Count the number of individual participants, some to the left of the magnificent, forever unknowable creature who poses almost at centre stage with her back to us, fanning out her dress, and many to the right. That detail – the turned back – seems to say as much as needs to be said by way of a summary of this curiously evanescent scene which appears, as John Constable once remarked, to be painted with honey. By which I mean that it tells us remarkably little. All this, finally, is as inscrutable as it is alluring. It is all surface brilliance, like a sheet of beaten gold.
No, it is not easy to count them all. We try and then we try again. Creatures bob and weave, appear then disappear. The picture as we see it today at the Dulwich Picture Gallery, hanging hugger-mugger with several others on the same wall, is dark, almost nocturnal in its mysterious atmosphere.
The image on this page may suggest otherwise. Perhaps it needs cleaning. Are there in excess of 60 individuals? It is not easy to tell. They merge and they blend. It is not so much a mass as an entire host of semi-private gatherings. Many of them are in little huddles of two, engaged in private conversations, whispered tête-à-têtes, closely attended by a fussy little, toy-like lap dog or two. Yet we are not too close. In fact, we are perhaps to be counted amongst the privileged voyeurs.
It is an exquisite scene, in dream-time, of near perfect idling; studied frivolity, rendered fantastical by this elaborate architectural framing, which suggests the architecture of the Palais du Luxembourg. The fountain, carelessly spewing forth its vaporous waters, draws our eye through and beyond to some paradisal rural landscape. Those arching architectural features seem to expand the scene, aggrandise its frivolity. They also emphasise, in their proscenium-archness, its sheer theatricality. It is a ball of sorts, but no one is dancing, not really.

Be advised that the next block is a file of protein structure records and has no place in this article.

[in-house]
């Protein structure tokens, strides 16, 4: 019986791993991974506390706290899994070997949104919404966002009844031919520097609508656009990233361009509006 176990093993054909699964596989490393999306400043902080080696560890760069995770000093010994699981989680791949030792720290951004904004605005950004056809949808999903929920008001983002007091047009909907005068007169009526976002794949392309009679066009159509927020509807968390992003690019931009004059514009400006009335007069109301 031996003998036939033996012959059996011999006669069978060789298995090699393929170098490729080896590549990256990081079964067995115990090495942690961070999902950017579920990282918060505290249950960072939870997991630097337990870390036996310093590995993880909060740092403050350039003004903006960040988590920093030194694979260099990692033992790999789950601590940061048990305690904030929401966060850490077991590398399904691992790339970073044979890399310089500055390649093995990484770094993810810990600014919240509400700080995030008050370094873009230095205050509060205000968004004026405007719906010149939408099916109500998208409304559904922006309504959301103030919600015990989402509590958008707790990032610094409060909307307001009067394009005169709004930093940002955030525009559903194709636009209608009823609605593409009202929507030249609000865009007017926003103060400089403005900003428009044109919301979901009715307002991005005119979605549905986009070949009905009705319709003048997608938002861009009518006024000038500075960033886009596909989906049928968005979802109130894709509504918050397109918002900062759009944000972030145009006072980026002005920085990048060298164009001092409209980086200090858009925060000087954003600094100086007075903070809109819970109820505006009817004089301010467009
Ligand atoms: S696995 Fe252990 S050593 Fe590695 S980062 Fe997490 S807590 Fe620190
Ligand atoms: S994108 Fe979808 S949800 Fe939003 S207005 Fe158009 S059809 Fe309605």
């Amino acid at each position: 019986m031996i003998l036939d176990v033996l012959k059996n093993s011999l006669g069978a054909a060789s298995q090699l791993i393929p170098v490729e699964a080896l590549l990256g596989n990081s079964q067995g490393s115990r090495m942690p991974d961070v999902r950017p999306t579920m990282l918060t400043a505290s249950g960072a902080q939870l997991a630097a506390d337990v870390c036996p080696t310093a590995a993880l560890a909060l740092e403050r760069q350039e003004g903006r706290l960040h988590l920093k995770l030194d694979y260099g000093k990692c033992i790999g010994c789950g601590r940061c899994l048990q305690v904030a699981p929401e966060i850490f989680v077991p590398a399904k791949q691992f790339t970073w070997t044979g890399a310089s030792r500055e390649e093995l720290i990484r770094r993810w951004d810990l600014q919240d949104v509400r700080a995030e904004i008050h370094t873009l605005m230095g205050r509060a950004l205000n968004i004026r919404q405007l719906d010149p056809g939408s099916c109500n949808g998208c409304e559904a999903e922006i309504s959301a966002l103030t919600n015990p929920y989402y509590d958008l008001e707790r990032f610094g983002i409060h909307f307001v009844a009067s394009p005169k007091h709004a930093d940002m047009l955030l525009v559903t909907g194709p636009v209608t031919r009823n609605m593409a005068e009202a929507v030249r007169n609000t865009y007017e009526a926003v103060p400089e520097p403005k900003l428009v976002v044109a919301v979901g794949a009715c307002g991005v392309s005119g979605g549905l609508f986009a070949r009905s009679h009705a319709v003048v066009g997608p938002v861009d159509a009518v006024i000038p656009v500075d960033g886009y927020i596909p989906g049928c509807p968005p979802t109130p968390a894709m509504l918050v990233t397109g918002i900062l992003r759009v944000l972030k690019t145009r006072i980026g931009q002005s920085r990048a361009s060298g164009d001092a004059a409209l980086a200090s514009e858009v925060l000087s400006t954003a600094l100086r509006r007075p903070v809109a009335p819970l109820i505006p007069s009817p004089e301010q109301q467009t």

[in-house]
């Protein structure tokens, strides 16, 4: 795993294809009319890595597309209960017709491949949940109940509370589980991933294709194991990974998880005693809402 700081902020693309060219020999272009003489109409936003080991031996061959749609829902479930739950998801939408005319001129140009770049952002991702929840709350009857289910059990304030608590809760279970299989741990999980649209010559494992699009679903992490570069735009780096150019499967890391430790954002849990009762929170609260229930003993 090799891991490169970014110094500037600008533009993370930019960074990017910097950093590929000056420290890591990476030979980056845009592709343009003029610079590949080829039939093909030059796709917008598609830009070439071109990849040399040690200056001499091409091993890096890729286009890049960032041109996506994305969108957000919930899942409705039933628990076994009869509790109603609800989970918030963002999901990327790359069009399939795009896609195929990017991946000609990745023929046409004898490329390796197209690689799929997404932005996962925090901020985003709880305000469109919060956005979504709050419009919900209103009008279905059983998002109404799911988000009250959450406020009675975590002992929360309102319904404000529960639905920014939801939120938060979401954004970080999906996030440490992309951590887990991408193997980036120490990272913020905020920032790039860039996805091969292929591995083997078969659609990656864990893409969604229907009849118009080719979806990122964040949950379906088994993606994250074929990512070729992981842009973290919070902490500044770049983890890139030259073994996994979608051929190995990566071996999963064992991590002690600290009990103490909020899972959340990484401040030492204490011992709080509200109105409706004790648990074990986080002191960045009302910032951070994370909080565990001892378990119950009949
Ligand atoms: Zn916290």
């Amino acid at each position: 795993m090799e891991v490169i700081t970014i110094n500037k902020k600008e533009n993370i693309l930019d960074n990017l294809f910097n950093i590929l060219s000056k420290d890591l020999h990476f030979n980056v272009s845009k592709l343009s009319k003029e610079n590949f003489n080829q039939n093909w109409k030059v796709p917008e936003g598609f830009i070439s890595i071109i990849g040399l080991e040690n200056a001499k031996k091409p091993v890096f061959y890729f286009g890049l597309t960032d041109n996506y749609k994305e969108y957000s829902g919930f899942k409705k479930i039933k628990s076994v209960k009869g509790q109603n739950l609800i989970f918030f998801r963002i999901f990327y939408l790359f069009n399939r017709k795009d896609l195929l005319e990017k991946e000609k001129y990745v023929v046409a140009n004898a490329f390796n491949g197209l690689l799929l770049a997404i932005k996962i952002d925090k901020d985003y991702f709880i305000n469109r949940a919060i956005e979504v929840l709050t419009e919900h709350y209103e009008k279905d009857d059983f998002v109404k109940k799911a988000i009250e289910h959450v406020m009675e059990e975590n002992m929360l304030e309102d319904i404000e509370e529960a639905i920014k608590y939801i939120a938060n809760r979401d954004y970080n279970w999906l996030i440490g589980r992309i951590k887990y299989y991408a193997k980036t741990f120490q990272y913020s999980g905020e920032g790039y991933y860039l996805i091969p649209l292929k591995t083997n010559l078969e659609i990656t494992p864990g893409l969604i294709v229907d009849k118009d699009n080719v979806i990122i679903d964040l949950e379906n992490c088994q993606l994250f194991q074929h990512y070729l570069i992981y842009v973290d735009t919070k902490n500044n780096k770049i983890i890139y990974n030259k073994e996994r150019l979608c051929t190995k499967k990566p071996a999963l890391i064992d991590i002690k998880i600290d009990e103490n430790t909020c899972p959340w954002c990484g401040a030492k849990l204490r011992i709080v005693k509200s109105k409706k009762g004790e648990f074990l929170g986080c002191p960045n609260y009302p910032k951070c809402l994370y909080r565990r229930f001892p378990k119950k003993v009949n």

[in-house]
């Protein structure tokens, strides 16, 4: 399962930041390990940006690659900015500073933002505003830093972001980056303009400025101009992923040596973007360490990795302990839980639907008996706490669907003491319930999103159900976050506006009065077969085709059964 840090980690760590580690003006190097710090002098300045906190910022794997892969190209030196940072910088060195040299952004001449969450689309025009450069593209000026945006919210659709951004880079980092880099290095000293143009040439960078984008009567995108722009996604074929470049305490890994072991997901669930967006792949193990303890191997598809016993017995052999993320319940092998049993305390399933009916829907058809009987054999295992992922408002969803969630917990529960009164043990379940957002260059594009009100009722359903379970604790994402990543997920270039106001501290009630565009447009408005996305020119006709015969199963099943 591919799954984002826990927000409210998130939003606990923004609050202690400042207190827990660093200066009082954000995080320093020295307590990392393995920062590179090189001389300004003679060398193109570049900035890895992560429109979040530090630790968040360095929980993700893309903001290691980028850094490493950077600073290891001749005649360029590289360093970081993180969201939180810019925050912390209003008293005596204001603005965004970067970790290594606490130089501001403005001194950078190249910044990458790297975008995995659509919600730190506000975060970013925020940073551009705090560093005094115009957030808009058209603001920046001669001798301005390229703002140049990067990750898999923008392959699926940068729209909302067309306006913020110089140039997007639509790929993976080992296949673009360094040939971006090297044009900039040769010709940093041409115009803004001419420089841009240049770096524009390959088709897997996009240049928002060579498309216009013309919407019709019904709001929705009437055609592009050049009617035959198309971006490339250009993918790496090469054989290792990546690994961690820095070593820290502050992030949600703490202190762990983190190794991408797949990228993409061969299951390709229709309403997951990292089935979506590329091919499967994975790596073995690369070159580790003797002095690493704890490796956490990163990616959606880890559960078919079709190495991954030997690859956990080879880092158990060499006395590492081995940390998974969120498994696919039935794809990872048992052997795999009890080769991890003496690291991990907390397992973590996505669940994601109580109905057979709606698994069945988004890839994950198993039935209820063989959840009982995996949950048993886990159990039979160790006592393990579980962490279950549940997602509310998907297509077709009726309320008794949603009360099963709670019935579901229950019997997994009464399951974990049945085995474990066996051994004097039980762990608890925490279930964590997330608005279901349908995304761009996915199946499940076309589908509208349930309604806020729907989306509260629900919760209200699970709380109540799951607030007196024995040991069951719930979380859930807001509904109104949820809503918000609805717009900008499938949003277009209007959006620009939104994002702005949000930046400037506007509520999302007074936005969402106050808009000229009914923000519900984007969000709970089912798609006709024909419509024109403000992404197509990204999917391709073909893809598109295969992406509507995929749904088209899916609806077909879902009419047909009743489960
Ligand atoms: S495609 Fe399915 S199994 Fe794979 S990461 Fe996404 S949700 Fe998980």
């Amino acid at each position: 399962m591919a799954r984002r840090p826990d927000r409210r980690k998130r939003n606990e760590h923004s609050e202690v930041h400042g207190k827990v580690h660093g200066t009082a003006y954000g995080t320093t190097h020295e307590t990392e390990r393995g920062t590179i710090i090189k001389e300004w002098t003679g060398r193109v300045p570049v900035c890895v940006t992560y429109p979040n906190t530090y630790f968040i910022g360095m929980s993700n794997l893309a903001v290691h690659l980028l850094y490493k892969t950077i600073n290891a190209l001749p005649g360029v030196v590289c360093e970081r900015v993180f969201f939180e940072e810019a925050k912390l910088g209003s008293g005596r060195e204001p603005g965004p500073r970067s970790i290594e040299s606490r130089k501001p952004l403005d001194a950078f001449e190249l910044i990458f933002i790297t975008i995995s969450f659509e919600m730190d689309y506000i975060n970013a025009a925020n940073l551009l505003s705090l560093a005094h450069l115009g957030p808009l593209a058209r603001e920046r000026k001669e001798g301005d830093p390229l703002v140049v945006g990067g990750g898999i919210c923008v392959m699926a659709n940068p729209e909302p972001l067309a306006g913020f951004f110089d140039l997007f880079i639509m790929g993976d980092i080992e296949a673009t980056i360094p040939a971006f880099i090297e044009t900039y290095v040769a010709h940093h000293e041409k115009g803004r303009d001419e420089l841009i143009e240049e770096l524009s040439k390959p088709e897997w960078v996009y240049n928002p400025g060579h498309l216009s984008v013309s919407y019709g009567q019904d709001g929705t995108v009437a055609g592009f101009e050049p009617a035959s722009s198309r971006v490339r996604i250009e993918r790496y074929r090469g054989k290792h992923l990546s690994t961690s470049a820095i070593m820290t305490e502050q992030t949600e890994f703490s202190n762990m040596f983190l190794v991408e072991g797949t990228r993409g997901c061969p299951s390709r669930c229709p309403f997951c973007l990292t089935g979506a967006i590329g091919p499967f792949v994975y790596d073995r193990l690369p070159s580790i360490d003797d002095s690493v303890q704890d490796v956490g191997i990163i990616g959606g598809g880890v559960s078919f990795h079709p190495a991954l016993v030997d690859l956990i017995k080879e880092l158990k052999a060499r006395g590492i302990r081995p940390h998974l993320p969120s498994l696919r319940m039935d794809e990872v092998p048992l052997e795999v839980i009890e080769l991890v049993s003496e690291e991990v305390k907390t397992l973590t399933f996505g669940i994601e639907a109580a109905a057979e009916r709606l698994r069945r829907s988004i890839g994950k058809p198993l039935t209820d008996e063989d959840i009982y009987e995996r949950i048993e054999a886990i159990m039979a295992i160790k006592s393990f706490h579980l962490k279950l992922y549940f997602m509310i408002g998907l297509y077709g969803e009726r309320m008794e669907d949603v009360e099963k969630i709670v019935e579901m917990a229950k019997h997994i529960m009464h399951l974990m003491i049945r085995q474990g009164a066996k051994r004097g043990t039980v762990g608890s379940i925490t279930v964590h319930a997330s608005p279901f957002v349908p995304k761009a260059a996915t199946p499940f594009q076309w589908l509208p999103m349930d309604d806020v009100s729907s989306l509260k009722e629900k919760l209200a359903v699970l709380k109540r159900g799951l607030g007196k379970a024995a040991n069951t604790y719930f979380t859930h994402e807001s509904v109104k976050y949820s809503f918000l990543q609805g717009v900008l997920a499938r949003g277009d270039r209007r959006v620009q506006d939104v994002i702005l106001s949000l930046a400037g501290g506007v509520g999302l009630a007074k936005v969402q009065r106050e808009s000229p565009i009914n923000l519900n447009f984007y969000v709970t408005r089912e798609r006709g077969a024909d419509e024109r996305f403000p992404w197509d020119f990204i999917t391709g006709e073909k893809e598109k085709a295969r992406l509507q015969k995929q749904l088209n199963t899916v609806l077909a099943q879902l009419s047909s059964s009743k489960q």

One instrument is stilled and lies across a lap as the instrumentalist turns aside to tickle the fancy of an appealing companion. Such movement towards the dance that exists at all – the man (in blue satin?) facing us who is flexing his left leg as he raises his arms in invitation – is more a slow-motion, coming-into-being of movement. Is he mimicking the opening steps of a dance or coaxing one into being? It all takes place against this chequerboard-like floor, which seems to throw up the possibility that these two are mechanical dolls, forever doomed to move in slow time to the lonely, poignant chimes of a musical box.
A couple of years ago, there was an exhibition of Watteau's drawings at the Royal Academy. That show consisted of movements towards such a compendious scene as this one. It included many studies – poses, character types (the hurdy-gurdy man, the Savoyard), and, perhaps most engaging of all, an entire sheet of drawings, exhibited for the first time ever, of a left hand – holding a cane, a coin. All the exquisite draughtsmanship that you saw in that show fed into such a painting as the one on this page.
This is not a generalised scene. It is a brilliant accretion and compacting of superbly individualised smallnesses. And perhaps the most brilliant aspect of it of all is the way that he has caught the sheen and the sparkle, the slightly harsh and almost crackly metallic glitter, of the many different costumes.
About the artist: Jean-Antoine Watteau (1684-1721)
Watteau may have been born in October 1684 in the city of Valenciennes, in northern France. His parentage was modest. By the age of 18, he had moved to Paris and was working for a picture-dealer on the Pont Notre-Dame, copying the same picture by Gerrit Dou – of an old, bespectacled woman reading – day in, day out. He moved house repeatedly and never married. He was modest, shy, restless, unimposing and tubercular, hence his relatively early death.